Social media automation is often referred to as a negative thing. The primary point of social media is to actively engage with people. How can automation help if it takes people out of the equation?
The answer is simple: When automation frees up more time for personal engagement, it leads to social media success. The key is to automate the right tasks. Here are some automation tasks and tools so you can spend less time focusing on the mundane and more time taking care of the to-dos that get results.
There are two sources of content you can share with your social media audience: content you create (such as blog posts) and content you curate from other industry leaders who are not competitors. By sharing both types of content, you position yourself as a business that not only stays up-to-date with the latest news and trends, but also helps their audience and customers do the same.
Creating and finding great content to share can be time-consuming. Fortunately, there are tools that can help you automate both efforts.
First, you want to automate the sharing of content you create. The easiest way to do this is with Buffer. In Buffer, you create a daily schedule of the best times to share content. For example, if you wanted to target an audience in a certain city during normal business hours, you could create a schedule that sends updates between 8 a.m. and 5 p.m.
In IFTTT, you create a recipe (a simple connection between products and apps) that reminds you to add a new blog post to your Buffer schedule when it’s on your blog's RSS feed.
This recipe automates sharing content from your blog to your social audience at appropriate times through Buffer. If you don't use Buffer, you can use IFTTT recipes to share directly to your social media accounts (Twitter, Facebook pages, Facebook groups, etc.) as soon as the post goes live. Just publish your posts at an ideal social sharing time, and you'll be set.
Second, you want to automate the sharing of content you curate. You don't want to automatically share all of the content published from any one source since you never know what others will publish. You can shoot for 100 per cent automation using the same IFTTT recipe mentioned above using another blog's RSS feed.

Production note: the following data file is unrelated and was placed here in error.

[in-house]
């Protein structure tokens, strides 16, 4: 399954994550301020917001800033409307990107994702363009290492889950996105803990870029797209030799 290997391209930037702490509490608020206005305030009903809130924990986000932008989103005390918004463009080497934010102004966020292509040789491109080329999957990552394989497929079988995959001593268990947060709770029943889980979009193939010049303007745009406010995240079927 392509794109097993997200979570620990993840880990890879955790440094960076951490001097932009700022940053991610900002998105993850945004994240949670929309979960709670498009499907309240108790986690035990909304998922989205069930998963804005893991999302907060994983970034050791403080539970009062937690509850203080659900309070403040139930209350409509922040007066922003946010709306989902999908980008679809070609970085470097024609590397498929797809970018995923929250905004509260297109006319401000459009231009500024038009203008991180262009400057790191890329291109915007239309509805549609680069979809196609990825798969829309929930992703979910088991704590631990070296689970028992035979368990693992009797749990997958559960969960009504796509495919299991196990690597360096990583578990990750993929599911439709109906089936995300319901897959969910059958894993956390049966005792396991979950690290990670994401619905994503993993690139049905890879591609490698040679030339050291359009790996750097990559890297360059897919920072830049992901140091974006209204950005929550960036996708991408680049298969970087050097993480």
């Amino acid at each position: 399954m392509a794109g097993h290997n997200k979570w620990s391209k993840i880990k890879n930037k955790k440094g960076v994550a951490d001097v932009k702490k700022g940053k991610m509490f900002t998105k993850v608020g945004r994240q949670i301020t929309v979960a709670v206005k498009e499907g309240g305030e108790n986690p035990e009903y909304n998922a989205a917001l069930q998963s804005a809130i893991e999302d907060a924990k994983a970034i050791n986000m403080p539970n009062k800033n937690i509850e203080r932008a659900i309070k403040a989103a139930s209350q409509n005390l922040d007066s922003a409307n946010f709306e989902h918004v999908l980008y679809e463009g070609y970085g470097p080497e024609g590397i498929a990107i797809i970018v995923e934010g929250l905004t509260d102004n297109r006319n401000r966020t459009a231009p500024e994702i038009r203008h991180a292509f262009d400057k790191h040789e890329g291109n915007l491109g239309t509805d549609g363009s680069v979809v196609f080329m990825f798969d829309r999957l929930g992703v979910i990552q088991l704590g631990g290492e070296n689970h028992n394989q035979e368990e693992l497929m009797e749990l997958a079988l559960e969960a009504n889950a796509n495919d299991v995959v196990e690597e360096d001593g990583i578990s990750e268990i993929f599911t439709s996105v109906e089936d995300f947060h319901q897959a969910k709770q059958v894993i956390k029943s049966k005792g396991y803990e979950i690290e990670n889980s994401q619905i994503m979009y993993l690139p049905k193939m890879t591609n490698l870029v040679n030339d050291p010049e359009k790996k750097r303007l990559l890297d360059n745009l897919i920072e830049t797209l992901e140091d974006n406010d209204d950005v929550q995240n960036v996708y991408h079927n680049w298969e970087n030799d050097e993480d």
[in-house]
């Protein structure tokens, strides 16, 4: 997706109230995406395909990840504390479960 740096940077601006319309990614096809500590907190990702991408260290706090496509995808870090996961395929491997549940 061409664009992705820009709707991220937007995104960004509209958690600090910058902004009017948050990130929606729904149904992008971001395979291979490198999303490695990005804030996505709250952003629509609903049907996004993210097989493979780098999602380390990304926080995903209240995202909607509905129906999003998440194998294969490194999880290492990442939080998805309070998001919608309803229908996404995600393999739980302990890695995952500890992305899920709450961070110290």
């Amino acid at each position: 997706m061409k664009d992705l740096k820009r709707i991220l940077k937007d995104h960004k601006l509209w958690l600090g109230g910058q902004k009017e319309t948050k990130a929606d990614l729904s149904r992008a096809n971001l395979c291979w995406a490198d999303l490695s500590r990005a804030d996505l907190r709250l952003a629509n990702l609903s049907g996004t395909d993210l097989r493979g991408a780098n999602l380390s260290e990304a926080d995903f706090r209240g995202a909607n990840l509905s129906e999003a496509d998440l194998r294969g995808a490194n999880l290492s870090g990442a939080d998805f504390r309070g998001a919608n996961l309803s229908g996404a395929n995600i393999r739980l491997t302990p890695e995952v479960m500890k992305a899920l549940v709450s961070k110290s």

You can also go for a 50-50 approach that involves you choosing the content to share from other blogs. Start by subscribing to your favorite industry news sources using Feedly. In IFTTT, you create a recipe that says any posts you save for later in Feedly would be added to Buffer. With this recipe in place, all you need to do is save a post you think your social media audience would like in your Feedly subscriptions for later. The IFTTT recipe adds it to your Buffer.
If you don't use Buffer, you can use IFTTT recipes to share posts directly to your social media accounts (Twitter, Facebook pages, Facebook groups, etc.) that you save in Feedly for later. The downside is if you save a dozen posts in Feedly for later within a short period of time, you'll share a dozen posts in a short span to your social accounts. For this reason, using the Buffer schedule to spread your updates is a better approach.
People will often thank you for sharing great content that’s published by you and others. Regularly sharing content can open the door to conversation and helps you get to know what your audience is interested in for future reference.
Chances are you don't have time to search for ideal customers on social media every day. Fortunately, there are easy ways to automate that process so you spend less time searching and more time interacting.
Twitter lists allow you to follow a large group of people (up to 500) in thematic lists. SocialBro has a rule-builder feature that adds people to Twitter lists automatically when they follow you, retweet you, mention you, favorite your tweets, or add you to one of their lists.